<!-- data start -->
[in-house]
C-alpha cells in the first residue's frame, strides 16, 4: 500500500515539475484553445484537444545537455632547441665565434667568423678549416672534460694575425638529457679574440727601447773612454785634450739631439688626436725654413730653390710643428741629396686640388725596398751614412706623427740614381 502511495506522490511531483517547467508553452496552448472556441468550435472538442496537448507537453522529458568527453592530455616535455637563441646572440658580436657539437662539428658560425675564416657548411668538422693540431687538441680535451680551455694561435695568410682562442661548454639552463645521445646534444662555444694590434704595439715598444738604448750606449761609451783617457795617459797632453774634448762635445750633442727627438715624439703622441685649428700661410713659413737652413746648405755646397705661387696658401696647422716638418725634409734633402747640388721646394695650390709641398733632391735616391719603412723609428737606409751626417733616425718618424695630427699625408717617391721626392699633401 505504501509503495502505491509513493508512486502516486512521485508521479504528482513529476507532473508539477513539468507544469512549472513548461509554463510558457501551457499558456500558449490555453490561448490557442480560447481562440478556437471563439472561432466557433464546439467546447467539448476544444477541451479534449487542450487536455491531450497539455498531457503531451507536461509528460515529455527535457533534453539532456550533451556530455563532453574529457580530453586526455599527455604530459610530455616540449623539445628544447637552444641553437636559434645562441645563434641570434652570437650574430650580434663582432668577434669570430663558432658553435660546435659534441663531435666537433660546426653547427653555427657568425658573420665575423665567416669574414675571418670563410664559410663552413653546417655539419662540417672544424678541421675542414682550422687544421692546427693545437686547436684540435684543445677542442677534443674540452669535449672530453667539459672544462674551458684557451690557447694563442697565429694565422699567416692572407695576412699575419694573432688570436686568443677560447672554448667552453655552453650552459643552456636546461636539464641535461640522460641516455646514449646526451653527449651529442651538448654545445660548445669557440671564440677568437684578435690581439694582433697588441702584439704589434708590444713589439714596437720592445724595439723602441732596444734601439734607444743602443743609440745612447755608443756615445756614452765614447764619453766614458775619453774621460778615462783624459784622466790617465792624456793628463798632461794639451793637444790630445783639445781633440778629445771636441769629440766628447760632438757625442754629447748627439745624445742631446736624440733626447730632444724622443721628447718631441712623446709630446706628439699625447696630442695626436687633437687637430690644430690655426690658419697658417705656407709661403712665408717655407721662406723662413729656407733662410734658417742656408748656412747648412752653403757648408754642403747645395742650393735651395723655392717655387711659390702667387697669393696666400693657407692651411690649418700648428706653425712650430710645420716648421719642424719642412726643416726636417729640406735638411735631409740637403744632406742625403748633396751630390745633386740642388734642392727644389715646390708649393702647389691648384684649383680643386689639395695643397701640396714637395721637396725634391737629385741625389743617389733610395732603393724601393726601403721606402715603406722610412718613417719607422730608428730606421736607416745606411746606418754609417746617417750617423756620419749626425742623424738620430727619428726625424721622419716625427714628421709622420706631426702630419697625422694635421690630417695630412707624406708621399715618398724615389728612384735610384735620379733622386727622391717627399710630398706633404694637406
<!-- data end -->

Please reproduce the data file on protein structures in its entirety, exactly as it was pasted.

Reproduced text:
[in-house]
C-alpha cells in the first residue's frame, strides 16, 4: 500500500515539475484553445484537444545537455632547441665565434667568423678549416672534460694575425638529457679574440727601447773612454785634450739631439688626436725654413730653390710643428741629396686640388725596398751614412706623427740614381 502511495506522490511531483517547467508553452496552448472556441468550435472538442496537448507537453522529458568527453592530455616535455637563441646572440658580436657539437662539428658560425675564416657548411668538422693540431687538441680535451680551455694561435695568410682562442661548454639552463645521445646534444662555444694590434704595439715598444738604448750606449761609451783617457795617459797632453774634448762635445750633442727627438715624439703622441685649428700661410713659413737652413746648405755646397705661387696658401696647422716638418725634409734633402747640388721646394695650390709641398733632391735616391719603412723609428737606409751626417733616425718618424695630427699625408717617391721626392699633401 505504501509503495502505491509513493508512486502516486512521485508521479504528482513529476507532473508539477513539468507544469512549472513548461509554463510558457501551457499558456500558449490555453490561448490557442480560447481562440478556437471563439472561432466557433464546439467546447467539448476544444477541451479534449487542450487536455491531450497539455498531457503531451507536461509528460515529455527535457533534453539532456550533451556530455563532453574529457580530453586526455599527455604530459610530455616540449623539445628544447637552444641553437636559434645562441645563434641570434652570437650574430650580434663582432668577434669570430663558432658553435660546435659534441663531435666537433660546426653547427653555427657568425658573420665575423665567416669574414675571418670563410664559410663552413653546417655539419662540417672544424678541421675542414682550422687544421692546427693545437686547436684540435684543445677542442677534443674540452669535449672530453667539459672544462674551458684557451690557447694563442697565429694565422699567416692572407695576412699575419694573432688570436686568443677560447672554448667552453655552453650552459643552456636546461636539464641535461640522460641516455646514449646526451653527449651529442651538448654545445660548445669557440671564440677568437684578435690581439694582433697588441702584439704589434708590444713589439714596437720592445724595439723602441732596444734601439734607444743602443743609440745612447755608443756615445756614452765614447764619453766614458775619453774621460778615462783624459784622466790617465792624456793628463798632461794639451793637444790630445783639445781633440778629445771636441769629440766628447760632438757625442754629447748627439745624445742631446736624440733626447730632444724622443721628447718631441712623446709630446706628439699625447696630442695626436687633437687637430690644430690655426690658419697658417705656407709661403712665408717655407721662406723662413729656407733662410734658417742656408748656412747648412752653403757648408754642403747645395742650393735651395723655392717655387711659390702667387697669393696666400693657407692651411690649418700648428706653425712650430710645420716648421719642424719642412726643416726636417729640406735638411735631409740637403744632406742625403748633396751630390745633386740642388734642392727644389715646390708649393702647389691648384684649383680643386689639395695643397701640396714637395721637396725634391737629385741625389743617389733610395732603393724601393726601403721606402715603406722610412718613417719607422730608428730606421736607416745606411746606418754609417746617417750617423756620419749626425742623424738620430727619428726625424721622419716625427714628421709622420706631426702630419697625422694635421690630417695630412707624406708621399715618398724615389728612384735610384735620379733622386727622391717627399710630398706633404694637406